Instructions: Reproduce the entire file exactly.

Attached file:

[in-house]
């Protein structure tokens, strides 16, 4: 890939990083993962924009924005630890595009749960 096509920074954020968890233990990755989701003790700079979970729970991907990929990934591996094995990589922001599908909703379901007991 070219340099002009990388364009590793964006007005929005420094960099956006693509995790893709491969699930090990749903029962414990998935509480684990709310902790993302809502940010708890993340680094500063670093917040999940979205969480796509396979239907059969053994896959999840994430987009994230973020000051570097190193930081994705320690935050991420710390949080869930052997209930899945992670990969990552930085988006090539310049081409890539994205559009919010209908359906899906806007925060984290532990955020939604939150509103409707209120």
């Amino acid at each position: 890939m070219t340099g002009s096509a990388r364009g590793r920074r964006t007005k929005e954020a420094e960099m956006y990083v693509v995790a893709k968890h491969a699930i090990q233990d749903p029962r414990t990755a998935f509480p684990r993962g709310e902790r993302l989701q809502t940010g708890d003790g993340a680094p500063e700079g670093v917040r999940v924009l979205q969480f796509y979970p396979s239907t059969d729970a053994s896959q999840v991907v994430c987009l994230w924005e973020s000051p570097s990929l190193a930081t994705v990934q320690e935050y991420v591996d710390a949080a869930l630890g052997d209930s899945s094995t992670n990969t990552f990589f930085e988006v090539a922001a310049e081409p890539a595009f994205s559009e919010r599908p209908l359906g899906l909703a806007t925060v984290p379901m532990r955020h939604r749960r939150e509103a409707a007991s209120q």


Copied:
[in-house]
């Protein structure tokens, strides 16, 4: 890939990083993962924009924005630890595009749960 096509920074954020968890233990990755989701003790700079979970729970991907990929990934591996094995990589922001599908909703379901007991 070219340099002009990388364009590793964006007005929005420094960099956006693509995790893709491969699930090990749903029962414990998935509480684990709310902790993302809502940010708890993340680094500063670093917040999940979205969480796509396979239907059969053994896959999840994430987009994230973020000051570097190193930081994705320690935050991420710390949080869930052997209930899945992670990969990552930085988006090539310049081409890539994205559009919010209908359906899906806007925060984290532990955020939604939150509103409707209120």
């Amino acid at each position: 890939m070219t340099g002009s096509a990388r364009g590793r920074r964006t007005k929005e954020a420094e960099m956006y990083v693509v995790a893709k968890h491969a699930i090990q233990d749903p029962r414990t990755a998935f509480p684990r993962g709310e902790r993302l989701q809502t940010g708890d003790g993340a680094p500063e700079g670093v917040r999940v924009l979205q969480f796509y979970p396979s239907t059969d729970a053994s896959q999840v991907v994430c987009l994230w924005e973020s000051p570097s990929l190193a930081t994705v990934q320690e935050y991420v591996d710390a949080a869930l630890g052997d209930s899945s094995t992670n990969t990552f990589f930085e988006v090539a922001a310049e081409p890539a595009f994205s559009e919010r599908p209908l359906g899906l909703a806007t925060v984290p379901m532990r955020h939604r749960r939150e509103a409707a007991s209120q």